Living Simply

From religious traditions to life on the farm, the simple life has never looked better

By Josh Bishop

For some of us, The Simple Life is nothing new. Family farms have been the backbone of agriculture in the New World since the first European explorers tripped over its shores en route to the East Indies, and religious traditions that observe the practices of rural living continue to thrive throughout the United States and Canada.

To a lesser extent, people have turned to aspects of the simple life — backyard gardens, local foods, or handcrafted products — as a response to economic hardship or a statement of environmental concern.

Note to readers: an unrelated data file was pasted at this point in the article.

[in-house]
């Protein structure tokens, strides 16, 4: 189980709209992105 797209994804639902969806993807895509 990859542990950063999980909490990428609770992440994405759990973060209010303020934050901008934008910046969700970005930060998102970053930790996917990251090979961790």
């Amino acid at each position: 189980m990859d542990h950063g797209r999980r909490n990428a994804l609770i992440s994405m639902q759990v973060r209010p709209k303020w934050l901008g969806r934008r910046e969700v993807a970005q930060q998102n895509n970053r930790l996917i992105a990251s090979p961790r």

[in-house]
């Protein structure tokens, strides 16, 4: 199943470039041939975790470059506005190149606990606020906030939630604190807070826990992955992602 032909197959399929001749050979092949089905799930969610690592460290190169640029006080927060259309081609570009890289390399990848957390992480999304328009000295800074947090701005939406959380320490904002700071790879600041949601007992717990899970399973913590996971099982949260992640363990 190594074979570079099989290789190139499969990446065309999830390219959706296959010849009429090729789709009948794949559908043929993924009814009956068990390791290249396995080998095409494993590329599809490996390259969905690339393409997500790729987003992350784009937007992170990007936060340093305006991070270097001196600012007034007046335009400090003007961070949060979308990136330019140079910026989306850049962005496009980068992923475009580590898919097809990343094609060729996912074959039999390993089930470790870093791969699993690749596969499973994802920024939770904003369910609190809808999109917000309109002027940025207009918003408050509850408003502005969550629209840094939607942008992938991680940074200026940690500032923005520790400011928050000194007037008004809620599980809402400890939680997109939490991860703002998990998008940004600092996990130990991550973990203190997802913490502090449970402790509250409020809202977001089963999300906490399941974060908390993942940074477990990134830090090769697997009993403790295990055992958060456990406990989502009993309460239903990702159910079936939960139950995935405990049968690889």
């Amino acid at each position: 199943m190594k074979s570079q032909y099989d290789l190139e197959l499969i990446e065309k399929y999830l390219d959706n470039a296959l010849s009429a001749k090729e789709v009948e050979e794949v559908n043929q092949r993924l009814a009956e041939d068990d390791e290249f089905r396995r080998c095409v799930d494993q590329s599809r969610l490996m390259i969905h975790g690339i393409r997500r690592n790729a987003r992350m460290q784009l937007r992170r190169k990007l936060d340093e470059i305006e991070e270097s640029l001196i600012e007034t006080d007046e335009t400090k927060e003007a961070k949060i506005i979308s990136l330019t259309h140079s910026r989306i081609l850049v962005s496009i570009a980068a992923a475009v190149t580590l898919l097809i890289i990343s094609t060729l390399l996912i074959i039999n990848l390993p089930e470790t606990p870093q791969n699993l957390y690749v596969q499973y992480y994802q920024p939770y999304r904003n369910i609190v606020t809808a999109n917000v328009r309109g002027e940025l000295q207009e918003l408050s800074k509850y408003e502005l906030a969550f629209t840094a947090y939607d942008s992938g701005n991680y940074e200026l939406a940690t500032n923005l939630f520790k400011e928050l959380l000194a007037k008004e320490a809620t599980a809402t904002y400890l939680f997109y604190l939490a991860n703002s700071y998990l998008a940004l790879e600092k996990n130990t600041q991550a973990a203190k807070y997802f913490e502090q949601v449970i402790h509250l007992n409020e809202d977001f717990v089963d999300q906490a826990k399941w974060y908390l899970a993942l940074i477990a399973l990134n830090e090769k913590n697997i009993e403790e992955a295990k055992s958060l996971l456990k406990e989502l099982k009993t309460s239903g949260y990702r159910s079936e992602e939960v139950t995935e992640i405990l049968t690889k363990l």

Whatever the reason, there’s something about the simple life that has an undeniable charm. Live off the land. Get your hands dirty. Field to table. An honest day’s work. Sweat of the brow. These are the ethos and appeal of the simple life.

Groups can taste the simple life at religious communities, family farms, and agricultural tours throughout North America.

Shaker simplicity

It’s hard to get more in tune with the simple life than through the religious traditions of the United Society of Believers in Christ’s Second Appearing, more commonly known as the Shakers. It was the Shakers, after all, who gave us that quintessential ode to simplicity and humility, “Simple Gifts.” ’

Tis the gift to be simple, ’tis the gift to be free, the song proclaims. ’Tis the gift to come down where we ought to be.